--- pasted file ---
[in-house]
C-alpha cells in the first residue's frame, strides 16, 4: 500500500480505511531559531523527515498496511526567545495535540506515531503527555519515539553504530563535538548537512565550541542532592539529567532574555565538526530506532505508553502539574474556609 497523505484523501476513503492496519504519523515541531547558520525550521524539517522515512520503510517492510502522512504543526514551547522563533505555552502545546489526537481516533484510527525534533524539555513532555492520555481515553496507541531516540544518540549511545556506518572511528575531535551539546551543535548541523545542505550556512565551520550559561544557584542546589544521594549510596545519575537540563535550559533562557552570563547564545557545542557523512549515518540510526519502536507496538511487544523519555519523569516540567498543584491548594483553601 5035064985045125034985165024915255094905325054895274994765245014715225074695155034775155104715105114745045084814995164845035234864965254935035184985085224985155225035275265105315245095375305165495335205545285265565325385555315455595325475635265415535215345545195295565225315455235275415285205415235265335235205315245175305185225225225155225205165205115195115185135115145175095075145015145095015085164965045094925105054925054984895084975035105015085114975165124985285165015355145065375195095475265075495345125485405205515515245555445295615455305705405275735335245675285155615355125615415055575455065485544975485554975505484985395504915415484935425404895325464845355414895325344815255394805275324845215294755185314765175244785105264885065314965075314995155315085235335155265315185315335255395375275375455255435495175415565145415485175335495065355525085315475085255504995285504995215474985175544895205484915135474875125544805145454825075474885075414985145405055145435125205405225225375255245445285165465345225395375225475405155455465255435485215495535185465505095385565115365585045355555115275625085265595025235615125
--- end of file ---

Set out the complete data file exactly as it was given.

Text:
[in-house]
C-alpha cells in the first residue's frame, strides 16, 4: 500500500480505511531559531523527515498496511526567545495535540506515531503527555519515539553504530563535538548537512565550541542532592539529567532574555565538526530506532505508553502539574474556609 497523505484523501476513503492496519504519523515541531547558520525550521524539517522515512520503510517492510502522512504543526514551547522563533505555552502545546489526537481516533484510527525534533524539555513532555492520555481515553496507541531516540544518540549511545556506518572511528575531535551539546551543535548541523545542505550556512565551520550559561544557584542546589544521594549510596545519575537540563535550559533562557552570563547564545557545542557523512549515518540510526519502536507496538511487544523519555519523569516540567498543584491548594483553601 5035064985045125034985165024915255094905325054895274994765245014715225074695155034775155104715105114745045084814995164845035234864965254935035184985085224985155225035275265105315245095375305165495335205545285265565325385555315455595325475635265415535215345545195295565225315455235275415285205415235265335235205315245175305185225225225155225205165205115195115185135115145175095075145015145095015085164965045094925105054925054984895084975035105015085114975165124985285165015355145065375195095475265075495345125485405205515515245555445295615455305705405275735335245675285155615355125615415055575455065485544975485554975505484985395504915415484935425404895325464845355414895325344815255394805275324845215294755185314765175244785105264885065314965075314995155315085235335155265315185315335255395375275375455255435495175415565145415485175335495065355525085315475085255504995285504995215474985175544895205484915135474875125544805145454825075474885075414985145405055145435125205405225225375255245445285165465345225395375225475405155455465255435485215495535185465505095385565115365585045355555115275625085265595025235615125